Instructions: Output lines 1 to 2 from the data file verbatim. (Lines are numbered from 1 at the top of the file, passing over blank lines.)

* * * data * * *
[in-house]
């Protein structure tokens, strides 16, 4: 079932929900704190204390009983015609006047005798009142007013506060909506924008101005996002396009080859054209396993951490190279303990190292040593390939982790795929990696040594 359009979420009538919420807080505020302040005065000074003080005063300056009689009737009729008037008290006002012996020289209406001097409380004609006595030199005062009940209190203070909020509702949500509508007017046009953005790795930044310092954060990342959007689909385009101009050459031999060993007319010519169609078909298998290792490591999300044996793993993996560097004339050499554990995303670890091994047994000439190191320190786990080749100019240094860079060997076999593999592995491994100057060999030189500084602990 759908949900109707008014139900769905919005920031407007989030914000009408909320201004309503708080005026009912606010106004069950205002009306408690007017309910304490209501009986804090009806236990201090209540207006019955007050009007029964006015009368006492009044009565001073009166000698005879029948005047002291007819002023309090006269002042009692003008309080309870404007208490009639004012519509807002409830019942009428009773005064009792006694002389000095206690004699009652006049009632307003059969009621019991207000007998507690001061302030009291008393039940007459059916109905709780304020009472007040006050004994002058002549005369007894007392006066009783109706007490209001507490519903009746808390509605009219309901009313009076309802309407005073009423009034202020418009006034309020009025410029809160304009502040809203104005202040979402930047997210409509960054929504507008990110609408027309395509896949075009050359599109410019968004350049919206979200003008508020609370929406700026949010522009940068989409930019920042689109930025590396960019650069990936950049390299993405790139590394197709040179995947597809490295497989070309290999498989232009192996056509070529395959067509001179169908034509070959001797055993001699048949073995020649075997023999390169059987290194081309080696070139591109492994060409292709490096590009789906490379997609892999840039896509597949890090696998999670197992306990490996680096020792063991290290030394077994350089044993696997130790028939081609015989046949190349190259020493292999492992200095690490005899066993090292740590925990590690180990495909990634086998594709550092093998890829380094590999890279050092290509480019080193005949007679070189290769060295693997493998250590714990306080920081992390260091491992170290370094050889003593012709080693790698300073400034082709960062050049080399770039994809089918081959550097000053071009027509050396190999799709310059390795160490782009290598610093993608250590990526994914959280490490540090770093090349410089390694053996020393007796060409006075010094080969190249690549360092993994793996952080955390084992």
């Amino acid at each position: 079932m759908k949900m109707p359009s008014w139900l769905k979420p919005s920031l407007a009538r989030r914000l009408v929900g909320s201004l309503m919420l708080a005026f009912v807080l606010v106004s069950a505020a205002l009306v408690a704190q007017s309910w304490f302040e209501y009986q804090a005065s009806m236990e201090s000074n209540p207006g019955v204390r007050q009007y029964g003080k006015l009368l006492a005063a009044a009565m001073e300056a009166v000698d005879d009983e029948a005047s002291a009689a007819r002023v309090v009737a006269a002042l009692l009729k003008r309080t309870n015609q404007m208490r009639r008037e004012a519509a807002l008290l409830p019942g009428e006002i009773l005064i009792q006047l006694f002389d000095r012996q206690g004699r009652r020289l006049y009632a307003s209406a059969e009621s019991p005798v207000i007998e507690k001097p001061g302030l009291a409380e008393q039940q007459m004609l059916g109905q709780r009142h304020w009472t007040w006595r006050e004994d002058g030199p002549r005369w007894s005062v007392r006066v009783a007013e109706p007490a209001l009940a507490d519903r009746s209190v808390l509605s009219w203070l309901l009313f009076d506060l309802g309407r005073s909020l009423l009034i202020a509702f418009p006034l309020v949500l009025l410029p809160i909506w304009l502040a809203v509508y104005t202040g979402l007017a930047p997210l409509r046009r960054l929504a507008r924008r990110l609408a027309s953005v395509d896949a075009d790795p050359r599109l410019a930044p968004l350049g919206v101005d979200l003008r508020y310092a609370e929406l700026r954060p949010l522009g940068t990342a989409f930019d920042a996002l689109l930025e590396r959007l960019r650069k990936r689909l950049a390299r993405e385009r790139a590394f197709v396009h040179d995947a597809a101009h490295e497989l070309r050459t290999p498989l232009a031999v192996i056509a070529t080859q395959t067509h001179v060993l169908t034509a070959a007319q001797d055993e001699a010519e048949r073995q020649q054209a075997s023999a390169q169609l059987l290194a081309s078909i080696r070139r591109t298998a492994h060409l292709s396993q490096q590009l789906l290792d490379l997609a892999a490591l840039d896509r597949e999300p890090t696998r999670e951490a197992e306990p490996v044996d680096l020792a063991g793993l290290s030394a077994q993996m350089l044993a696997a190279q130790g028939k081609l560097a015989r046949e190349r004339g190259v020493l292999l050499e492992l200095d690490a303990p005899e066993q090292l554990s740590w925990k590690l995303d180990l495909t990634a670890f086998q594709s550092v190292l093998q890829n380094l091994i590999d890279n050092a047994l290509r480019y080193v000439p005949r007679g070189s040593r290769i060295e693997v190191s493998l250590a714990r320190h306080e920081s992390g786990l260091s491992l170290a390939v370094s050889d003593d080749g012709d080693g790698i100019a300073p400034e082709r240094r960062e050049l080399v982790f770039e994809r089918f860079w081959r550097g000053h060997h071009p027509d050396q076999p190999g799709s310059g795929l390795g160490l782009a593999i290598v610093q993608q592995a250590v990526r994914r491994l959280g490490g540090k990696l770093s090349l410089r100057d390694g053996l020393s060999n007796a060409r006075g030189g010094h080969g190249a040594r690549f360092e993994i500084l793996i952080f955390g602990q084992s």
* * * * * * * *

[in-house]
């Protein structure tokens, strides 16, 4: 079932929900704190204390009983015609006047005798009142007013506060909506924008101005996002396009080859054209396993951490190279303990190292040593390939982790795929990696040594 359009979420009538919420807080505020302040005065000074003080005063300056009689009737009729008037008290006002012996020289209406001097409380004609006595030199005062009940209190203070909020509702949500509508007017046009953005790795930044310092954060990342959007689909385009101009050459031999060993007319010519169609078909298998290792490591999300044996793993993996560097004339050499554990995303670890091994047994000439190191320190786990080749100019240094860079060997076999593999592995491994100057060999030189500084602990 759908949900109707008014139900769905919005920031407007989030914000009408909320201004309503708080005026009912606010106004069950205002009306408690007017309910304490209501009986804090009806236990201090209540207006019955007050009007029964006015009368006492009044009565001073009166000698005879029948005047002291007819002023309090006269002042009692003008309080309870404007208490009639004012519509807002409830019942009428009773005064009792006694002389000095206690004699009652006049009632307003059969009621019991207000007998507690001061302030009291008393039940007459059916109905709780304020009472007040006050004994002058002549005369007894007392006066009783109706007490209001507490519903009746808390509605009219309901009313009076309802309407005073009423009034202020418009006034309020009025410029809160304009502040809203104005202040979402930047997210409509960054929504507008990110609408027309395509896949075009050359599109410019968004350049919206979200003008508020609370929406700026949010522009940068989409930019920042689109930025590396960019650069990936950049390299993405790139590394197709040179995947597809490295497989070309290999498989232009192996056509070529395959067509001179169908034509070959001797055993001699048949073995020649075997023999390169059987290194081309080696070139591109492994060409292709490096590009789906490379997609892999840039896509597949890090696998999670197992306990490996680096020792063991290290030394077994350089044993696997130790028939081609015989046949190349190259020493292999492992200095690490005899066993090292740590925990590690180990495909990634086998594709550092093998890829380094590999890279050092290509480019080193005949007679070189290769060295693997493998250590714990306080920081992390260091491992170290370094050889003593012709080693790698300073400034082709960062050049080399770039994809089918081959550097000053071009027509050396190999799709310059390795160490782009290598610093993608250590990526994914959280490490540090770093090349410089390694053996020393007796060409006075010094080969190249690549360092993994793996952080955390084992």